• One-year Treasury bills, 1.72%: $34,000 income per year. Government bonds and bills offer a wide variety of options. Their interest rates change based on monetary policy decisions, but at the time of writing, a 12-month Treasury note offered 1.72% interest. It is the safest place in the world for your money, although returns tend to be low and the interest rate can change.

  • Certificates of deposit, 1.2%: $24,000 per year. When you buy a certificate of deposit, the bank holds your money for a set period, which means you can’t withdraw it, but in return, they pay you a high interest rate. With a good bank, you should be able to get rates around 1.2%. Like a savings account, it’s about as good as it gets in terms of reliability, although even the high rate of a CD is pretty low and you can’t access your capital in an emergency. .

  • S&P 500 Index Funds, 10%: $200,000 per year. Over the past few decades, mutual funds and ETFs indexed to the S&P 500 have averaged between 10% and 14% a year. Unlike the other options we’ve considered here, index funds carry real risk. With a bank product (like a savings account or CD) or treasury debt, you get an extremely high degree of confidence in both your return and your principal. The stock market is much less predictable. It fluctuates, with some years significantly above average and other years showing a loss. Nevertheless, an index fund is also the most stable high yield option we can recommend.

Why You Can Probably Live On $2 Million

SmartAsset: How much interest does $2 million pay per month?

SmartAsset: How much interest does $2 million pay per month?

Some particularly budget-conscious households could live off paying off Treasury debt at $34,000 a year. Although this is a small amount of money compared to your likely future needs. And even if you can pay your bills, there’s almost certainly no room for error.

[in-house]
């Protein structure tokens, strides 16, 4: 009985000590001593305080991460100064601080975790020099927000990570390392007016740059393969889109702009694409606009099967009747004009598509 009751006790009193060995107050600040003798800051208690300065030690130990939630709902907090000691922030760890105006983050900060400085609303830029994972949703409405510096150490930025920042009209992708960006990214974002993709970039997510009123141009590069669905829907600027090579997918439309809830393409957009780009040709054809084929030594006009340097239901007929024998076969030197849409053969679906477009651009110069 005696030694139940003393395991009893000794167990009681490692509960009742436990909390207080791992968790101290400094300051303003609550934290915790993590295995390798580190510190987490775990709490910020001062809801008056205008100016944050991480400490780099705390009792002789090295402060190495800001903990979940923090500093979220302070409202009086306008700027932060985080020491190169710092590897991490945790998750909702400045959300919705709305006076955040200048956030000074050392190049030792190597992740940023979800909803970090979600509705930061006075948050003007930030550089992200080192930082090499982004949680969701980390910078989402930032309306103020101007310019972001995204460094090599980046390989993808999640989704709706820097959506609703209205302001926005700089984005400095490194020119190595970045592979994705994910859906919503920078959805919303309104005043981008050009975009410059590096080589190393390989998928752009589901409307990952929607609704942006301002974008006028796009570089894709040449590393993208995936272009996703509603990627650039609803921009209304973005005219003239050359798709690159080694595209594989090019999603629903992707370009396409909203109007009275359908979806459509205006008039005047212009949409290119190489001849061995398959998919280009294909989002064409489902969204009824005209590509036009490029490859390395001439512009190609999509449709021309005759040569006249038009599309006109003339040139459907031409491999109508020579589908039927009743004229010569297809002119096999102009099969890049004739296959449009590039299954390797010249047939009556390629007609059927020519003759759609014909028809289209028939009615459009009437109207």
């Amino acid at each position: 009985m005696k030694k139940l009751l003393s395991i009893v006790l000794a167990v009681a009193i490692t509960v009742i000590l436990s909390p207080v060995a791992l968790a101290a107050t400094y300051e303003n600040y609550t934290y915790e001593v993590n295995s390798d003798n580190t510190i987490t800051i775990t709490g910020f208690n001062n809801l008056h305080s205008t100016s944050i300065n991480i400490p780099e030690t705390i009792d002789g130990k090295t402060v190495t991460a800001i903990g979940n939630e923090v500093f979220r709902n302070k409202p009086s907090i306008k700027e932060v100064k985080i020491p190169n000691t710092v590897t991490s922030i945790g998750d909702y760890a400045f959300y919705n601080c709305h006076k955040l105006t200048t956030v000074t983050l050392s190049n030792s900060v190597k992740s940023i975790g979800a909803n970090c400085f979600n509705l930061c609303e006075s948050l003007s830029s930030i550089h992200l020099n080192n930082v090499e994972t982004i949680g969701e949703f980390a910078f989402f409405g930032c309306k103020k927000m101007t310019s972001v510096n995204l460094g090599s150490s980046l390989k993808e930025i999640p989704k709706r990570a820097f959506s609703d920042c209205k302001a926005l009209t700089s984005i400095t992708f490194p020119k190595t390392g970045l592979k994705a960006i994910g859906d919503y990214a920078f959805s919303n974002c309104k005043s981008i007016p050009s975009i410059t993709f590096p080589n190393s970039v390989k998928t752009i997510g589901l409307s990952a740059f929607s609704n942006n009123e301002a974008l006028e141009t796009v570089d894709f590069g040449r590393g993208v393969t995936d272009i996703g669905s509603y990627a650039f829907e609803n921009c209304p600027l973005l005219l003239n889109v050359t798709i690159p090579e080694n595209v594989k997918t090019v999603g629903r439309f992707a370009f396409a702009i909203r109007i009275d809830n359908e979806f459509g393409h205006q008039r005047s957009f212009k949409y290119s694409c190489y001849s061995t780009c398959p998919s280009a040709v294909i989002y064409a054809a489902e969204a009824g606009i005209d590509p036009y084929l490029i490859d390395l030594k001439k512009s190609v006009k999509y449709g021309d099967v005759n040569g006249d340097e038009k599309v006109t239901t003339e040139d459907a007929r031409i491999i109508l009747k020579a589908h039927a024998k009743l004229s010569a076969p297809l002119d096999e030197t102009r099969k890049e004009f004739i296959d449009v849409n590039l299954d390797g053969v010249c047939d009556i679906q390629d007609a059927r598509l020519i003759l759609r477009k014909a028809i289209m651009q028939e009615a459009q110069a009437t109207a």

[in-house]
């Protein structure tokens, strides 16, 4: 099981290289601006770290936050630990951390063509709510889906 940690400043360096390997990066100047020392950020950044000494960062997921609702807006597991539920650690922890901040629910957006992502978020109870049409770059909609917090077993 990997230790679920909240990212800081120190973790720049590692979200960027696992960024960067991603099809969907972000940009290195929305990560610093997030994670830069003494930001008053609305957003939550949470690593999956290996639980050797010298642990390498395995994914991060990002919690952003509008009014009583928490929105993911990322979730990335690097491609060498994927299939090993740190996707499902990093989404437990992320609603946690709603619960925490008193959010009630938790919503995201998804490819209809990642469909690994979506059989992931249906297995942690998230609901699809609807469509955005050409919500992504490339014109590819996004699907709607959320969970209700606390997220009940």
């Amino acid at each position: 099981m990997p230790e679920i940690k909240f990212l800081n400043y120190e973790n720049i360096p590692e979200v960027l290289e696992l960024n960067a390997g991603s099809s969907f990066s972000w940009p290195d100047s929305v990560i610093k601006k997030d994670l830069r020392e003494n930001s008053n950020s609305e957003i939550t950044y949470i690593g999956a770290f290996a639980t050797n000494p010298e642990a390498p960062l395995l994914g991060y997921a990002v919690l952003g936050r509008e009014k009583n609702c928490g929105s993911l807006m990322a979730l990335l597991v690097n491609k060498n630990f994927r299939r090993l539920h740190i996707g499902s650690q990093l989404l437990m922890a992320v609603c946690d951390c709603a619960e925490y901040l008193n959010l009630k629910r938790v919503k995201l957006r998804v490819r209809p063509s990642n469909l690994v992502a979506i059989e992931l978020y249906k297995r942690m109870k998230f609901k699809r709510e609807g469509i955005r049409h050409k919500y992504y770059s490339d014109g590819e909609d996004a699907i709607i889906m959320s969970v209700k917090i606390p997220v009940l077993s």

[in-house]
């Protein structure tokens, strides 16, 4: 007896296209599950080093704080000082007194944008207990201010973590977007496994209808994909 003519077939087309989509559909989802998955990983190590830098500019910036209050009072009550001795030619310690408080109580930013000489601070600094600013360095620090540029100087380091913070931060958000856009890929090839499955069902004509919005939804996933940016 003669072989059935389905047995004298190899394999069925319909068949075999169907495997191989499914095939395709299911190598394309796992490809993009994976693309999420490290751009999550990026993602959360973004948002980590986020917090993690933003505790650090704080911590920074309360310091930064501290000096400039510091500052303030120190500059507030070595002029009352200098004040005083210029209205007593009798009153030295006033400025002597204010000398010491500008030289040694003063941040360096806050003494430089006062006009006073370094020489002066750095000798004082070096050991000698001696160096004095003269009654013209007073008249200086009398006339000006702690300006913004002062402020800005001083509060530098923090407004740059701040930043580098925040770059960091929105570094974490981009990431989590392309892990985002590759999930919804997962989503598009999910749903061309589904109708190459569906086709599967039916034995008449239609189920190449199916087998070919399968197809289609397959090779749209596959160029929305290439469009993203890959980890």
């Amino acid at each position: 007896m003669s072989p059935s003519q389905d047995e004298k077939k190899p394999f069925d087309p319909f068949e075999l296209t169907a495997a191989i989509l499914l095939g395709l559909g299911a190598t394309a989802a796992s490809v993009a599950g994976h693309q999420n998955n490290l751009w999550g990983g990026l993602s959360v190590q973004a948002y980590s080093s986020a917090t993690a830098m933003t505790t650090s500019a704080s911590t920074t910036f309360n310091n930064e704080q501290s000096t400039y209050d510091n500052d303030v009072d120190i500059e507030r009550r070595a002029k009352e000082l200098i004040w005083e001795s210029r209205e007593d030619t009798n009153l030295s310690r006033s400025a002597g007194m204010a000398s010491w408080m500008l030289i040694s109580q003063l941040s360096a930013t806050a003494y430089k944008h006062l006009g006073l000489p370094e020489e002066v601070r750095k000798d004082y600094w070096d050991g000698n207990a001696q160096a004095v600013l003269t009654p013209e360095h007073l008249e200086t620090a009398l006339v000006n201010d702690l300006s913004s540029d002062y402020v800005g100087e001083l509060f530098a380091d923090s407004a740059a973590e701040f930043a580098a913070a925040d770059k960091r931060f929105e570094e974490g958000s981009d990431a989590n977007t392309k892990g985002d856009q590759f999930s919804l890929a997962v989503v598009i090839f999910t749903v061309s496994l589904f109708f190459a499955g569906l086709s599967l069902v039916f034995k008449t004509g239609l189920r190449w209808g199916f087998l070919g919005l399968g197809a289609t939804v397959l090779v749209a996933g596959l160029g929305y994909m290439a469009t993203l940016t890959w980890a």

An index fund, however, might offer you an alternative way to do this. The good news about an index fund is in the sheer numbers involved. With an average return of $200,000 a year, that’s more than enough for all but the biggest spenders to live comfortably. You can collect your returns, pay your capital gains taxes, and have plenty for a comfortable lifestyle.

The bad news about an index fund is variability. Over time, major indices like the S&P 500 return to their averages. In any given year, however, returns vary. For example, between 2012 and 2022 alone, the S&P 500 posted annual returns of 29.6% (2013), -6.24% (2018) and 26.89% (2021). Between returns of nearly triple the average, the market also spent a year shedding nearly an entire year’s average gains.

This means that over time the markets can be reliable enough to rely on, but you still need to plan ahead. If you want to live off an index fund, you can’t live paycheck to paycheck. Your budget should include setting aside money in one of the safe options like a certificate of deposit or treasury debt. This safety net must be large enough to allow you to live for a year or more with low returns, and even to replace the capital that your account has lost if necessary.

With $2 million in hand, that’s a very achievable goal. For example, you can easily set a family budget of $100,000 per year (again a very comfortable amount of money). You could take the other half of your annual returns and use them to pay taxes and build up that preventative war chest. Once this solid savings bank contains several hundred thousand dollars, enough to compensate for several years of lost income, you can reduce your contributions or start funneling any excess returns back into your index fund.


Can you live with $2 million in assets? The answer is yes, if you manage your investment portfolio intelligently. A common option is to invest $2 million in an index fund. But you’ll still need to make sure you have a rainy day fund, as the market can be reliable for decades but choppy over the years.

Tips to help you save for retirement

  • According to the Federal Reserve, 60% of those with self-directed retirement accounts are not confident about their investment decisions. If you are one of them, why not hire a financial advisor? SmartAsset’s free tool connects you with up to three financial advisors who serve your area, and you can interview your matching advisors for free to decide which one is right for you. If you’re ready to find an advisor who can help you achieve your financial goals, start now.

  • Relying on Social Security benefits alone probably won’t provide you with full support for your current lifestyle. But the benefits can certainly help cover your living expenses in retirement. SmartAsset’s Social Security Calculator will help you estimate how much benefit you can expect.

  • And, if you want to know if you’re saving enough for retirement, SmartAsset’s free retirement calculator can help you figure out how much you’ll need.